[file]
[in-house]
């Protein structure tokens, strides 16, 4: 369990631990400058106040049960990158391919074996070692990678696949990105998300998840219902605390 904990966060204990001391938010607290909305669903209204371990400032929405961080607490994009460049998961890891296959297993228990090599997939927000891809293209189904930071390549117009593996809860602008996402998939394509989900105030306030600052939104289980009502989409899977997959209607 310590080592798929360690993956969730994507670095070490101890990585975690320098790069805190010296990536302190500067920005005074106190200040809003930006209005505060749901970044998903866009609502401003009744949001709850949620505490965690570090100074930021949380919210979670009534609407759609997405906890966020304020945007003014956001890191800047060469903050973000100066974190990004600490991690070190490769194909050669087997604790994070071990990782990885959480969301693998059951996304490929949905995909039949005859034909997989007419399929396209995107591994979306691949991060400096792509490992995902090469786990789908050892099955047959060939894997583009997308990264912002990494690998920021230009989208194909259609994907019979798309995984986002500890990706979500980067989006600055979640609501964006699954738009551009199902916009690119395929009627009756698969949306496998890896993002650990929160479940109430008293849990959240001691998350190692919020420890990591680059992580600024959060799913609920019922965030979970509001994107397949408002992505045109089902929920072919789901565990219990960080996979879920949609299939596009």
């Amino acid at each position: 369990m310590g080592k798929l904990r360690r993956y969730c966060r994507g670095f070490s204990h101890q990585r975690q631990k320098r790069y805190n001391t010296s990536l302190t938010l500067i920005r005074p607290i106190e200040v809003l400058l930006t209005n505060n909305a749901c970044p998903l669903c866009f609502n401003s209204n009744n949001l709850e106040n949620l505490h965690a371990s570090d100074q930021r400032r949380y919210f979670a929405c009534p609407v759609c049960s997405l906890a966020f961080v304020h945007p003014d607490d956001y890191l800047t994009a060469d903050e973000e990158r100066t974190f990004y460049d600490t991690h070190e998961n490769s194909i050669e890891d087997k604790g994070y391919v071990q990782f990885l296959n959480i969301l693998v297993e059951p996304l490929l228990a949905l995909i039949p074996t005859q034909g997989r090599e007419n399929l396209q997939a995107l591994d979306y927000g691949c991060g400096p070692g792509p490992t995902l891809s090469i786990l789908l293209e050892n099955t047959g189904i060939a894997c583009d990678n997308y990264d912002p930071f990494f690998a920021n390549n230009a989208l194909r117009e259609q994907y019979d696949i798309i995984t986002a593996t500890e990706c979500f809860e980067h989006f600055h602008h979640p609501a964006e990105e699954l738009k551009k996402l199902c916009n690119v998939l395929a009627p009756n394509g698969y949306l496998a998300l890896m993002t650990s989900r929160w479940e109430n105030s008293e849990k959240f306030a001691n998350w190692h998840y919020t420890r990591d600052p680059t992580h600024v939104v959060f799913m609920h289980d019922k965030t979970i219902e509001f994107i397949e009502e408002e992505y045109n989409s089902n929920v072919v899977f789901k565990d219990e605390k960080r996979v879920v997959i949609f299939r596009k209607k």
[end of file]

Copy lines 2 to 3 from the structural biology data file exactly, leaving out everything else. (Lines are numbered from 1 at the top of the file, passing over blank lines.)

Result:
């Protein structure tokens, strides 16, 4: 369990631990400058106040049960990158391919074996070692990678696949990105998300998840219902605390 904990966060204990001391938010607290909305669903209204371990400032929405961080607490994009460049998961890891296959297993228990090599997939927000891809293209189904930071390549117009593996809860602008996402998939394509989900105030306030600052939104289980009502989409899977997959209607 310590080592798929360690993956969730994507670095070490101890990585975690320098790069805190010296990536302190500067920005005074106190200040809003930006209005505060749901970044998903866009609502401003009744949001709850949620505490965690570090100074930021949380919210979670009534609407759609997405906890966020304020945007003014956001890191800047060469903050973000100066974190990004600490991690070190490769194909050669087997604790994070071990990782990885959480969301693998059951996304490929949905995909039949005859034909997989007419399929396209995107591994979306691949991060400096792509490992995902090469786990789908050892099955047959060939894997583009997308990264912002990494690998920021230009989208194909259609994907019979798309995984986002500890990706979500980067989006600055979640609501964006699954738009551009199902916009690119395929009627009756698969949306496998890896993002650990929160479940109430008293849990959240001691998350190692919020420890990591680059992580600024959060799913609920019922965030979970509001994107397949408002992505045109089902929920072919789901565990219990960080996979879920949609299939596009």
């Amino acid at each position: 369990m310590g080592k798929l904990r360690r993956y969730c966060r994507g670095f070490s204990h101890q990585r975690q631990k320098r790069y805190n001391t010296s990536l302190t938010l500067i920005r005074p607290i106190e200040v809003l400058l930006t209005n505060n909305a749901c970044p998903l669903c866009f609502n401003s209204n009744n949001l709850e106040n949620l505490h965690a371990s570090d100074q930021r400032r949380y919210f979670a929405c009534p609407v759609c049960s997405l906890a966020f961080v304020h945007p003014d607490d956001y890191l800047t994009a060469d903050e973000e990158r100066t974190f990004y460049d600490t991690h070190e998961n490769s194909i050669e890891d087997k604790g994070y391919v071990q990782f990885l296959n959480i969301l693998v297993e059951p996304l490929l228990a949905l995909i039949p074996t005859q034909g997989r090599e007419n399929l396209q997939a995107l591994d979306y927000g691949c991060g400096p070692g792509p490992t995902l891809s090469i786990l789908l293209e050892n099955t047959g189904i060939a894997c583009d990678n997308y990264d912002p930071f990494f690998a920021n390549n230009a989208l194909r117009e259609q994907y019979d696949i798309i995984t986002a593996t500890e990706c979500f809860e980067h989006f600055h602008h979640p609501a964006e990105e699954l738009k551009k996402l199902c916009n690119v998939l395929a009627p009756n394509g698969y949306l496998a998300l890896m993002t650990s989900r929160w479940e109430n105030s008293e849990k959240f306030a001691n998350w190692h998840y919020t420890r990591d600052p680059t992580h600024v939104v959060f799913m609920h289980d019922k965030t979970i219902e509001f994107i397949e009502e408002e992505y045109n989409s089902n929920v072919v899977f789901k565990d219990e605390k960080r996979v879920v997959i949609f299939r596009k209607k």